Best Places to Visit in Ecuador


Ranging from the misty jungles and roaring
waterfalls of the Amazon in the east to the salt-sprayed Pacific seaboard in the west,
Ecuador encompasses everything from wondrous cloud forests to brooding volcanos, Andean
peaks and Incan ruins between its borders. Ecuador is one of the most fascinating nations
in South America. Bordered by Colombia, Peru, and the Pacific Ocean and no larger than most
US states, this beautiful country attracts climbers, trekkers, adventurers, and nature
lovers to its lush, ecologically important forests; wildlife watchers to its famous Galápagos
Islands; and sun seekers to its pristine tropical beaches. Here are the best places to visit
in Ecuador. 1.The Galápagos Islands
Since their “discovery” in the 16th century, the Galápagos Islands have intrigued and
inspired visitors from around the globe. Named for the giant tortoises on the islands, this
UNESCO World Heritage Site is home to a unique ecosystem that largely evolved without outside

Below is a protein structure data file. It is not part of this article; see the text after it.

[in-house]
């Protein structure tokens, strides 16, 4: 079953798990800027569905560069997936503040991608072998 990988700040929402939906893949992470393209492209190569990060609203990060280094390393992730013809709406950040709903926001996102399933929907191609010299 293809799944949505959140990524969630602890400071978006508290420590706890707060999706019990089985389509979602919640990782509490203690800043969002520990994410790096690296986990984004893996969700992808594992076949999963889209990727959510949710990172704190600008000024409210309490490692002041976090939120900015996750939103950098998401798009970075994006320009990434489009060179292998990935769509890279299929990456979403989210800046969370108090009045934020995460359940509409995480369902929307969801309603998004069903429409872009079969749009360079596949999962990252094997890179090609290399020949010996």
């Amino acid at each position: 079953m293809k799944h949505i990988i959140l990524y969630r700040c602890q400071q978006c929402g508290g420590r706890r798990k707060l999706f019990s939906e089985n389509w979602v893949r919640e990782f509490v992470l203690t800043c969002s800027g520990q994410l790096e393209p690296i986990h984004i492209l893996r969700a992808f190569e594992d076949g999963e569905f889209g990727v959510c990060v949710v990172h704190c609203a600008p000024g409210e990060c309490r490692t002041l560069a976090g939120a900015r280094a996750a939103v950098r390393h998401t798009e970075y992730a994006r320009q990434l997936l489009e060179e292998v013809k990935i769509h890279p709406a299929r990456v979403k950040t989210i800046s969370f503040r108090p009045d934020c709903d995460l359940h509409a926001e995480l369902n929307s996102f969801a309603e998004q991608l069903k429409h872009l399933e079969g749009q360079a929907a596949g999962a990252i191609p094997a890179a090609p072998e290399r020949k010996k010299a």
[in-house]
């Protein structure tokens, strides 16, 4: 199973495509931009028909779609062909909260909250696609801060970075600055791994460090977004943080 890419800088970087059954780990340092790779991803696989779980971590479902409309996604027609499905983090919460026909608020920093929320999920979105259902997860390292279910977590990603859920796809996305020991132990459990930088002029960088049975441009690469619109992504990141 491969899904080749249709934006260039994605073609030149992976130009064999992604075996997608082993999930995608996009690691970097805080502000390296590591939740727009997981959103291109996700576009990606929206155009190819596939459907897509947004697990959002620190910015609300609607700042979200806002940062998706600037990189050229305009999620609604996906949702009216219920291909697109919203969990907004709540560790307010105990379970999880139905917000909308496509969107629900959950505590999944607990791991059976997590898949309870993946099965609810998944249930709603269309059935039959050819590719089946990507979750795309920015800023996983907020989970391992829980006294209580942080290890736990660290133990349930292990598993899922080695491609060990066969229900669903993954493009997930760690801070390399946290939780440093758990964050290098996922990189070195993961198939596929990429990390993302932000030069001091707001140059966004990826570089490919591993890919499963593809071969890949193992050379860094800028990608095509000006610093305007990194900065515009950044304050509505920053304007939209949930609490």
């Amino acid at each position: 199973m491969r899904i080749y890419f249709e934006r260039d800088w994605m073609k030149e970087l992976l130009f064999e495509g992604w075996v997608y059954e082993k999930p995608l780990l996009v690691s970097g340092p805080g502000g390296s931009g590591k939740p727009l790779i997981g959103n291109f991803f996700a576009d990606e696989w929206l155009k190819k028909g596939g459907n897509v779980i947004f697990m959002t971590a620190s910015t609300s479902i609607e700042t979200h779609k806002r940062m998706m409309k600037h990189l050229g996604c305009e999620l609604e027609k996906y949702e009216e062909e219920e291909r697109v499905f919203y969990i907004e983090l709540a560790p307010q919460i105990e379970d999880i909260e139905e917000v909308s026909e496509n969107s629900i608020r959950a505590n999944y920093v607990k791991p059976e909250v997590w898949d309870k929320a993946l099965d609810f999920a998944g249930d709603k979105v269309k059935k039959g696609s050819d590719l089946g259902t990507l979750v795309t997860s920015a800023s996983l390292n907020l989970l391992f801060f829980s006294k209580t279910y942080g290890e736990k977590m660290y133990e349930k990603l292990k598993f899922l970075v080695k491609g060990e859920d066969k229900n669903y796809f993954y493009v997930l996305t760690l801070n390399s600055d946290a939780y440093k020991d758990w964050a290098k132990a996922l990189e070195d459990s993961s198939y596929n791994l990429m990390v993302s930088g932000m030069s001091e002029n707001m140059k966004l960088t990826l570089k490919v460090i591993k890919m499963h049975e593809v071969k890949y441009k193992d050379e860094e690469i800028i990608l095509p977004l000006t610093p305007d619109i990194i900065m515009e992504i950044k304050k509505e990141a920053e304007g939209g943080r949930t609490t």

influences (mainland Ecuador lies some 1,000 kilometers to the east) and offers an exceptional
opportunity for wildlife viewing. The Galápagos Islands remain one of the most active volcanic
regions in the world, and the formation of the islands is still in progress. Most of
the 13 large islands, six smaller islands, and 42 islets that make up the Galápagos
were declared part of the Galápagos National Park in the 1950s, and visiting this fragile
ecosystem can only be undertaken as part of a guided tour to designated visitor sites
(there are, however, one or two areas visitors can go without a guide, including some areas
popular with scuba divers). The main attraction here are its many bird species of which 28